Herdal did not expect to get in. In Norway, university education is not a guarantee; some people start working straight out of high school, so Herdal was mentally prepared to start on that path if the schools sent him rejection letters. 

Then, late one night in March 2014, Herdal got a phone call from Kenneth Hall, a renowned professor at the USC film school. Hall, who has worked on films like, "E.T.: The Extra-Terrestrial," "Star Trek: The Motion Picture," "Gremlins," and more, wanted to know why someone with Herdal’s experience would want to come to school.

“He told me he just wanted to learn more,” said Hall. “And that to me was just such a powerful response.”

Hall told Herdal that he might be bored for the first two years of curriculum, and Hall acknowledged he could still have an impressive career without a USC education.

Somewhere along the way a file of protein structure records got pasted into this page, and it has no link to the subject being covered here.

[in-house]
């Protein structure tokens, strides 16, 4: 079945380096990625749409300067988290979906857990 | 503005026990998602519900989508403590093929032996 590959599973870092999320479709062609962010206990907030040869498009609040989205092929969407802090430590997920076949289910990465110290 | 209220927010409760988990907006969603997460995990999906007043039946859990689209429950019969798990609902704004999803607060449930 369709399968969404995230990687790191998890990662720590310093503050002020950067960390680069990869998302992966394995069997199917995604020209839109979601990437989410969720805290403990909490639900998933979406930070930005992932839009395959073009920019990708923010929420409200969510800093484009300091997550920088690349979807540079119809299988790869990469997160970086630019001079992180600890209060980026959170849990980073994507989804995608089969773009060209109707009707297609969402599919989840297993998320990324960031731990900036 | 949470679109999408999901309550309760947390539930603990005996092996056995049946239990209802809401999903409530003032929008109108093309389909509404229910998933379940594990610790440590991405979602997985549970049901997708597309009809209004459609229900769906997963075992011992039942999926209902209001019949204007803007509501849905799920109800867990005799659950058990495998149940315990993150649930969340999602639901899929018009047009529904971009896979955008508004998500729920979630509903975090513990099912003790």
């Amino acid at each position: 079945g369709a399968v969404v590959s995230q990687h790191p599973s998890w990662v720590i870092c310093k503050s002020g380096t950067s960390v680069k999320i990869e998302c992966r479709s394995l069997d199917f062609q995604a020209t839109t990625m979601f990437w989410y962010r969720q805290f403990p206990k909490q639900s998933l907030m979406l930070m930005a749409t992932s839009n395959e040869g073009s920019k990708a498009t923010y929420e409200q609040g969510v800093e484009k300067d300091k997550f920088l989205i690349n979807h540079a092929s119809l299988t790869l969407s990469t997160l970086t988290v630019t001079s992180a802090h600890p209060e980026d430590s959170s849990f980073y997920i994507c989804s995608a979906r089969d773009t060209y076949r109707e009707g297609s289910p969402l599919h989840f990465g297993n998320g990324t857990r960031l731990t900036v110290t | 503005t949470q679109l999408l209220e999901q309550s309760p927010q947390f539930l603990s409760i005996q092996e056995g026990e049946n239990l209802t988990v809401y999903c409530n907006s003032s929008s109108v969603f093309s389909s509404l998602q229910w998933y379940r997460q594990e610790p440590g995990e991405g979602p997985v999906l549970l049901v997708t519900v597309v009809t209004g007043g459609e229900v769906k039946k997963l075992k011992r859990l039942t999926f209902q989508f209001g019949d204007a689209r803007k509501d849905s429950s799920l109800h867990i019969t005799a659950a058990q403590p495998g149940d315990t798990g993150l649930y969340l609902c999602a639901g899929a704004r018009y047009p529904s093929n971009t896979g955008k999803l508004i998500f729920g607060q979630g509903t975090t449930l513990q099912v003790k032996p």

If Herdal did decide to come to USC, Hall assured him that he would leave with a more profound understanding of the film industry vs. what Herdal had come to learn about it on his own.

From that conversation, Herdal was sold. He did not just wanted to be good; he wanted to be the best.

A few weeks later Herdal received his acceptance letter from USC, a school that has backing from prominent moguls like Steven Spielberg and George Lucas.

The most difficult adjustment for Herdal has been dealing with assumptions other students make based on his resume.